That Guy Who Plays With Gillian Welch draws his own lines
With Gillian Welch’s prowess well documented, it’s high time her compatriot Dave Rawlings stepped to the fore. A Friend of a Friend, Rawlings’s debut, is familiar ground if you’ve followed his backup chops on Welch’s material. Rawlings revisits Louisville Friday following his performance at The Big Surprise Tour back in August. Joe Manning opens.
LEO: Your style sounds easy and relaxed. Who did you follow growing up?
Dave Rawlings: I was just speaking to another interviewer about that. I was never that good as a guitar player learning other people’s material, but in a lot of ways, my guitar playing developed out of people who I listened to. I’ve always said that I wanted to play guitar like Bob Dylan played harmonica. I stole some stuff from Norman Blake. I’ve never felt like I had that much command of the guitar, just arranging on it.
LEO: The word “producer” is broadly defined. What does it mean to you?
DR: The first thing I produced was a couple tracks on (Gillian Welch’s Hell Among The Yearlings) at a time where T-Bone (Burnett) was no longer involved. I sent (the songs) to the mastering engineer, and they got dropped into the record. I’ve grown sort of comfortable being in that particular chair. (On this record), I’m looking at my own voice and trying to decide whether it was any good or not, and give myself the same benefit of the doubt. If T-Bone would’ve been around, I would’ve happily had him produce it. (laughs)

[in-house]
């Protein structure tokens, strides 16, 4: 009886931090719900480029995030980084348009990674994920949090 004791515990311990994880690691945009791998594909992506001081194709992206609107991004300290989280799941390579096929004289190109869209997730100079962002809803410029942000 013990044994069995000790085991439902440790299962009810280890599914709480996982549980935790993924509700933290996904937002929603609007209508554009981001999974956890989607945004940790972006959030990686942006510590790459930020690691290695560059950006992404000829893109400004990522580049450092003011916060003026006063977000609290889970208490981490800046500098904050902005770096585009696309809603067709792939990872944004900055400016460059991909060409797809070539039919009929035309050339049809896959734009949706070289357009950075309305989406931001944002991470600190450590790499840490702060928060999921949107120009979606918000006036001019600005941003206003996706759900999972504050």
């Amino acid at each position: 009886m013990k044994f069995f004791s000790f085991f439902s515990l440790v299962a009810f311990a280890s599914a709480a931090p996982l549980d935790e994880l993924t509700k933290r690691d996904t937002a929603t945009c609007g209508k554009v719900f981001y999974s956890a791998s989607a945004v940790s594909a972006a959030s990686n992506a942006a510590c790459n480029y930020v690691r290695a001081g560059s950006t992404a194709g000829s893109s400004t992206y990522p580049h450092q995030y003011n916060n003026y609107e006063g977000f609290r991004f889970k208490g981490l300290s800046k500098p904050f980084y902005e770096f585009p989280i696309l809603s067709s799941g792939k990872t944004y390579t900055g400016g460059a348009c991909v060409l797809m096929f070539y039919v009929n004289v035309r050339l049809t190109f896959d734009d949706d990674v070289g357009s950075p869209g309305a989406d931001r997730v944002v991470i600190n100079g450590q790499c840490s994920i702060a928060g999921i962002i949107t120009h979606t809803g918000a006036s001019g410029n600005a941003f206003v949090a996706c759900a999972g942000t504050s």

LEO: What is your musical history?
DR: I came to playing music when I was 16 or so. My friend said, “You should get a guitar for Christmas, and we’ll play this Neil Young song, ‘Heart of Gold,’ at a talent show.” As soon as I had the guitar, I realized it was something I was crazy about. It was sort of a chance thing: I was the one who was going to play guitar. There was a very good teacher in my town who had sort of stopped teaching. I had to beg him to give me lessons. (laughs)
LEO: How did you make the transition from playing for fun to playing as career?
DR: It’s kind of silly when you look back: I never thought I could make music … at some point I had this terrible part-time job. I was playing in bands, not making any money. Then I saw an ad for a working country band. The first time I went and played with them at a bar in Groton, Conn. It was in that moment after the show when someone hands you money for having played for four hours, and it’s more than you could make at a part-time job, where I went, “Really, I could do this?”
LEO: Who are you listening to now?
DR: Last thing I bought is the new Simon Joyner record. My friend Jason Boesel, who plays drums in Rilo Kiley, just made his first record as a frontman. During the making of the record, I listened to a ton of live Grateful Dead shows on XM radio. There’s a 1971 Detroit show that was notable for me, because it had a long, jammy “Dark Star” that I thought was amazing.
Dave Rawlings Machine w/ Joe Manning
Friday, Dec. 4
Headliners Music Hall
1386 Lexington Road
$20; 8 p.m.
Dave Rawlings Machine